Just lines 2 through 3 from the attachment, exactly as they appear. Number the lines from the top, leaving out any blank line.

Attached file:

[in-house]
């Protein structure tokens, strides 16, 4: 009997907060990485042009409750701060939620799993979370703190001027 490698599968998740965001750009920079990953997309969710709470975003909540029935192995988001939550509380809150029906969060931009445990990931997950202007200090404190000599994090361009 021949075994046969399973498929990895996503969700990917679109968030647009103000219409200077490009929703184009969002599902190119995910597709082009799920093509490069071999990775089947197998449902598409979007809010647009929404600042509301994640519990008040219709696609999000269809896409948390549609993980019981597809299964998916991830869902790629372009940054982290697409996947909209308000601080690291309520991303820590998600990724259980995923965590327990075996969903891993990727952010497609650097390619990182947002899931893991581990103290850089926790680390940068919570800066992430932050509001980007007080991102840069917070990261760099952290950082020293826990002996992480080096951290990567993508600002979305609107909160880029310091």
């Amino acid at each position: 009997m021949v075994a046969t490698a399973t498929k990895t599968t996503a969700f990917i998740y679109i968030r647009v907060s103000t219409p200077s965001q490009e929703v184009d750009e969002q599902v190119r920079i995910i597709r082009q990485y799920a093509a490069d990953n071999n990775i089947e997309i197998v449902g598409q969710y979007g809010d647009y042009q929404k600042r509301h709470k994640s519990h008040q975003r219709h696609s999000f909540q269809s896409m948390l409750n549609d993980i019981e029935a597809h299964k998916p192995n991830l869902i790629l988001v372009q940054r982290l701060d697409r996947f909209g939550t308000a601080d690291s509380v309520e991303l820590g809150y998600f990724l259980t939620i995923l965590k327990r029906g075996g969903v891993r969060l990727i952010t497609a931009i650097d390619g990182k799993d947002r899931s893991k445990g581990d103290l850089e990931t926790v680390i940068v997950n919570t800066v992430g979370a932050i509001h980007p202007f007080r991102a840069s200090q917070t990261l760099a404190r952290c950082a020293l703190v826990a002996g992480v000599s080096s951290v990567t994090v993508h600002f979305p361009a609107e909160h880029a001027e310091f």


């Protein structure tokens, strides 16, 4: 009997907060990485042009409750701060939620799993979370703190001027 490698599968998740965001750009920079990953997309969710709470975003909540029935192995988001939550509380809150029906969060931009445990990931997950202007200090404190000599994090361009 021949075994046969399973498929990895996503969700990917679109968030647009103000219409200077490009929703184009969002599902190119995910597709082009799920093509490069071999990775089947197998449902598409979007809010647009929404600042509301994640519990008040219709696609999000269809896409948390549609993980019981597809299964998916991830869902790629372009940054982290697409996947909209308000601080690291309520991303820590998600990724259980995923965590327990075996969903891993990727952010497609650097390619990182947002899931893991581990103290850089926790680390940068919570800066992430932050509001980007007080991102840069917070990261760099952290950082020293826990002996992480080096951290990567993508600002979305609107909160880029310091």
């Amino acid at each position: 009997m021949v075994a046969t490698a399973t498929k990895t599968t996503a969700f990917i998740y679109i968030r647009v907060s103000t219409p200077s965001q490009e929703v184009d750009e969002q599902v190119r920079i995910i597709r082009q990485y799920a093509a490069d990953n071999n990775i089947e997309i197998v449902g598409q969710y979007g809010d647009y042009q929404k600042r509301h709470k994640s519990h008040q975003r219709h696609s999000f909540q269809s896409m948390l409750n549609d993980i019981e029935a597809h299964k998916p192995n991830l869902i790629l988001v372009q940054r982290l701060d697409r996947f909209g939550t308000a601080d690291s509380v309520e991303l820590g809150y998600f990724l259980t939620i995923l965590k327990r029906g075996g969903v891993r969060l990727i952010t497609a931009i650097d390619g990182k799993d947002r899931s893991k445990g581990d103290l850089e990931t926790v680390i940068v997950n919570t800066v992430g979370a932050i509001h980007p202007f007080r991102a840069s200090q917070t990261l760099a404190r952290c950082a020293l703190v826990a002996g992480v000599s080096s951290v990567t994090v993508h600002f979305p361009a609107e909160h880029a001027e310091f």